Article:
Texas, EPA continue blame game as Luminant announces coal plant closures, 500 jobs cut
The latest big fight between the U.S. Environmental Protection Agency and Texas officials sounds a lot like the last one, but with one big difference announced Monday: actual job losses.
The EPA announced in 2010 it’d begin issuing greenhouse gas permits to Texas polluters because the state refused to do so. Gov. Rick Perry, state regulators, Attorney General Greg Abbott and plenty of others jumped in to complain about the job losses sure to follow from the extra regulation.
“Tens of thousands” of jobs hung in the balance, Perry warned in June 2010, but as the Dallas Morning News reported Saturday, those losses have yet to materialize.
Perry made an example of Garland Power & Light as one utility in particular danger of closing because of the greenhouse gas rules. Today, a spokeswoman told the News they’re “running as normal,” and indeed, the EPA announced all the companies subject to regulation had applied for new permits.
The federal agency and Texas officials took the same fight to a new regulation earlier this summer, with the EPA’s Cross-State Air Pollution Rule, a re-working of a George W. Bush-era regulation that would tighten emissions allowed from a few of Texas’ coal-fired power plants. State officials warned the move would cost Texas jobs and endanger the state’s power grid; the EPA said the burden on Texas industry would be manageable.
Some lawmakers who don’t object to the regulation outright (including at least one state Democratic stalwart) say the rule’s simply coming on too fast. The Texas Senate Natural Resources Committee is meeting in Austin today to discuss the rules.
The big development this week, days after the Morning News’ piece on the greenhouse gas regulations’ phantom job losses, was an announcement from Luminant, the state’s largest electric provider, that it would, indeed, be cutting about 500 jobs in order to comply with the new cross-state pollution rules:
“We have spent the last two months identifying all possible options to meet the requirements of this new rule, and we are launching a significant investment program to reduce emissions across our facilities,” said David Campbell, Luminant’s chief executive officer in a statement. “However, meeting this unrealistic deadline also forces us to take steps that will idle facilities and result in the loss of jobs.”
The Dallas-based company said it would mothball two units at a power plant and shut down some associated coal mining, in order to brings its emissions under the EPA guideline. Luminant also challenged the rule in court.
Environmentalists in Texas called it good news that Luminant would be shuttering two of the dirtiest coal plants in Texas, rather than pay to refurbish them with extra controls. “There’s no point throwing good money away on bad units,” said Neil Carman, director of the air pollution program at the Sierra Club’s Texas chapter, according to Greenwire.
Republican Texas Congressman Bill Flores, the TCEQ, Lt. Gov. David Dewhurst and others all issued statements decrying the job losses. “The Obama Administration continues to put up road blocks for our nation’s job creators by imposing burdensome regulations based on assumptions, not facts, that will result in job losses and increased energy costs with no definite environmental benefit,” Perry said in a statement of his own.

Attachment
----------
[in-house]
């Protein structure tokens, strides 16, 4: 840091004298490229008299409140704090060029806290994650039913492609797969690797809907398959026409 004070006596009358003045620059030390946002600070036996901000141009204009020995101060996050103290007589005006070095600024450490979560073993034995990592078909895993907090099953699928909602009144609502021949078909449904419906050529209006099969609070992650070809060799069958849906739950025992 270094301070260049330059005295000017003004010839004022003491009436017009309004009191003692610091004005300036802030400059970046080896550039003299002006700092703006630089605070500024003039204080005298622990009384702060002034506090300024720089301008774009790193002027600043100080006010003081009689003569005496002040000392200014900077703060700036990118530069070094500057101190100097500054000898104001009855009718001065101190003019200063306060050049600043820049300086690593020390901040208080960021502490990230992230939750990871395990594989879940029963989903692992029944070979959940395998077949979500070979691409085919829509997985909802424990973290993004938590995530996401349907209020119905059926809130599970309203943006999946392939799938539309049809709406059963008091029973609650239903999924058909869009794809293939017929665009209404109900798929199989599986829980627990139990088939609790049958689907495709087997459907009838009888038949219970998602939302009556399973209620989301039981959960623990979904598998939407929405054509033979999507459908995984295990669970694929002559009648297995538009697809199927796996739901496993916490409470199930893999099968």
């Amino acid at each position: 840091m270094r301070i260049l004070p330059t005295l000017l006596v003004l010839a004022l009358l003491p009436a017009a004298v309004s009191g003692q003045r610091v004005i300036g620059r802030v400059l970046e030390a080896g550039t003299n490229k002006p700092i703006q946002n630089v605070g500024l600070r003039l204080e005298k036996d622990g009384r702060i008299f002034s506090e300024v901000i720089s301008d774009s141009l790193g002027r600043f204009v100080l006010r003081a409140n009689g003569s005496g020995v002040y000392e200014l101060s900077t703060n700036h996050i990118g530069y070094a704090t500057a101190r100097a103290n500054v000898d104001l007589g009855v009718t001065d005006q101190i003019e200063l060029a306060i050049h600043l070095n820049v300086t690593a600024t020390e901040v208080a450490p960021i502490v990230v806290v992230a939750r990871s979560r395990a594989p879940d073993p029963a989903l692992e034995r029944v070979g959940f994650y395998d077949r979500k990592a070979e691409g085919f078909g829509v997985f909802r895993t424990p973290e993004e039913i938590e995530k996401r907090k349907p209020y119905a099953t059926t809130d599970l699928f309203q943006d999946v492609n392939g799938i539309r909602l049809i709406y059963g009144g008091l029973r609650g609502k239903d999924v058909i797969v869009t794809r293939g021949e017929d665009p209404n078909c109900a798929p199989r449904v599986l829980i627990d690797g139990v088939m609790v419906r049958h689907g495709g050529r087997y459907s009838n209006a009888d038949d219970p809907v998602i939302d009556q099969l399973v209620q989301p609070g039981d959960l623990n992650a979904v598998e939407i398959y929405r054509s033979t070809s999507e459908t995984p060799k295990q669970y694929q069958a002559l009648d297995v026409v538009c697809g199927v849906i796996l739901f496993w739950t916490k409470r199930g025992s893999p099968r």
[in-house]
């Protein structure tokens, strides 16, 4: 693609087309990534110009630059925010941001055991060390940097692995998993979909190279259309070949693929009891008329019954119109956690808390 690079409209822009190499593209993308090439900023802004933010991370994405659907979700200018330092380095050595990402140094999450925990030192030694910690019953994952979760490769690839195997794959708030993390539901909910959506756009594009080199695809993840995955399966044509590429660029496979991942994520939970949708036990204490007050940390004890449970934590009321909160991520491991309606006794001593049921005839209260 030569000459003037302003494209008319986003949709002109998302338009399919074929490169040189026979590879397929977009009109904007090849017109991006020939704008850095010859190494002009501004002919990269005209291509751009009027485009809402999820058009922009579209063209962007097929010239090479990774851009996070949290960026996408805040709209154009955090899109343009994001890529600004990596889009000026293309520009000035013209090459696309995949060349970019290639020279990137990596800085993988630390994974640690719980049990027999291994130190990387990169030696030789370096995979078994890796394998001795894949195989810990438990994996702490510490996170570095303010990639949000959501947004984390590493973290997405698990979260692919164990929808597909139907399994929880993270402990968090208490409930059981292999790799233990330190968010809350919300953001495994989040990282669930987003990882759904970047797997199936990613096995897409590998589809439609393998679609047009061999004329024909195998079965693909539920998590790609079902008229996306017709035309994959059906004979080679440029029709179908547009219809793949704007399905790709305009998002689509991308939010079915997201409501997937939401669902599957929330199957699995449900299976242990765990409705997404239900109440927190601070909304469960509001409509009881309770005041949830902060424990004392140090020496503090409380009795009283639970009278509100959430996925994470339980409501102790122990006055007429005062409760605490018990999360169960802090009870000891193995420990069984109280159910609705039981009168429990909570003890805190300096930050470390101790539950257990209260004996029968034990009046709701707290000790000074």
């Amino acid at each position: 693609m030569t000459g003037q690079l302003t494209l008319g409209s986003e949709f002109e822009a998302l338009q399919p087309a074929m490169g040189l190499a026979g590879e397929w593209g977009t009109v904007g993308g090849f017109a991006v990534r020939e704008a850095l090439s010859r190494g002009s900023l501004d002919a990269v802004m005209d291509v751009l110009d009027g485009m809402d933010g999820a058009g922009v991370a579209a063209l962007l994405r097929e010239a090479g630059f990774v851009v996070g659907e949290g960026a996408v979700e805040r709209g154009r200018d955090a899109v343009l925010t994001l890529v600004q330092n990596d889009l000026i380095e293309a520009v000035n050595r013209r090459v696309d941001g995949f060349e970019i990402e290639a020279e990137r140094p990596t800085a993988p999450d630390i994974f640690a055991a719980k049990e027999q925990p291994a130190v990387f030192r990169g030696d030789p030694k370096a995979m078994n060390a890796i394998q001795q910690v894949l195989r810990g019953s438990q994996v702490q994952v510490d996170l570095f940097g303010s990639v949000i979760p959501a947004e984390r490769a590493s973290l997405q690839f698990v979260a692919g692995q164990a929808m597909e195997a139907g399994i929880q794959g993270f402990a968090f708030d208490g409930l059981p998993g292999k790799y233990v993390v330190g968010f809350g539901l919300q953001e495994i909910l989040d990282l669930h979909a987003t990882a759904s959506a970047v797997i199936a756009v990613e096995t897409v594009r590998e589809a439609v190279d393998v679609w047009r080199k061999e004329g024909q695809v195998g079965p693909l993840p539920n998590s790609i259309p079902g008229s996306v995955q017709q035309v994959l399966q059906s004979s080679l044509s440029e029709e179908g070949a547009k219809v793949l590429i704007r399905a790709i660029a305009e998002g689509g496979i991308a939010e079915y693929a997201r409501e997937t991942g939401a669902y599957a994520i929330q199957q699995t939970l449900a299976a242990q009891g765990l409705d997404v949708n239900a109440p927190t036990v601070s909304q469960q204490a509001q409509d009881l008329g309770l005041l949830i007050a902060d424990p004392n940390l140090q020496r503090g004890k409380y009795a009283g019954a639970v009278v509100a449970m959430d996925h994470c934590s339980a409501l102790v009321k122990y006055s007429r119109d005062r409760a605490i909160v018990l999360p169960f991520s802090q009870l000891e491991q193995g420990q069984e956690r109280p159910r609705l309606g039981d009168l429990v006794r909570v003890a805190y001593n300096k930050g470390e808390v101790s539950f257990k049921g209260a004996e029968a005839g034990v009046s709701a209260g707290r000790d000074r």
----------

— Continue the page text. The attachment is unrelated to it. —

But ThinkProgress called Luminant’s announcement “a crass shifting of blame” from the company that bought the plant four years ago, and still carries $10 billion in debt on the units, which have proven a bad investment as natural gas and wind power spread.
The EPA argued that Luminant jumped the gun on its decision, sacrificing jobs to take the “cheapest way out,” as its Dallas-based regional EPA chief Al Armendariz tweeted Monday. Armendariz also tweeted links to studies that said Texas’ power grid could manage the adjustment to the rule, and correspondence between the agency and Luminant urging it not to bail on their months of negotiations.
“It is unfortunate that company leadership rushed to a decision that needlessly puts their workers’ jobs at risk,” said EPA spokeswoman Gina McCarthy in a statement Monday.
As the Houston Chronicle’s FuelFix blog pointed out, other companies have said they’re in good shape to keep operating under the new rule:
Princeton, N.J.-based NRG Energy, the second-largest power generator in Texas, said it will comply by increasing the efficiency of its scrubbers by 10 to 15 percent and using more low sulfur coal.
NRG’s Parish power plant in Fort Bend County uses a low-sulfur coal from Wyoming’s Powder River Basin, while its Limestone plant uses a lignite/Powder River mix. The plants also have installed a full range of new pollution controls.
The Lower Colorado River Authority also said it is in good shape to meet the requirements at its 1,600-megawatt coal fired Fayette Power Project, 90 miles west of Houston. This year, LCRA installed new scrubbers in its two oldest units that remove about 95 percent of sulfur dioxide emissions.
“It’s hard to take this company seriously when other large electric utilities have had no trouble slashing their pollution,” Ilan Levin, a Texas-based attorney for the Environmental Integrity Project, told the paper.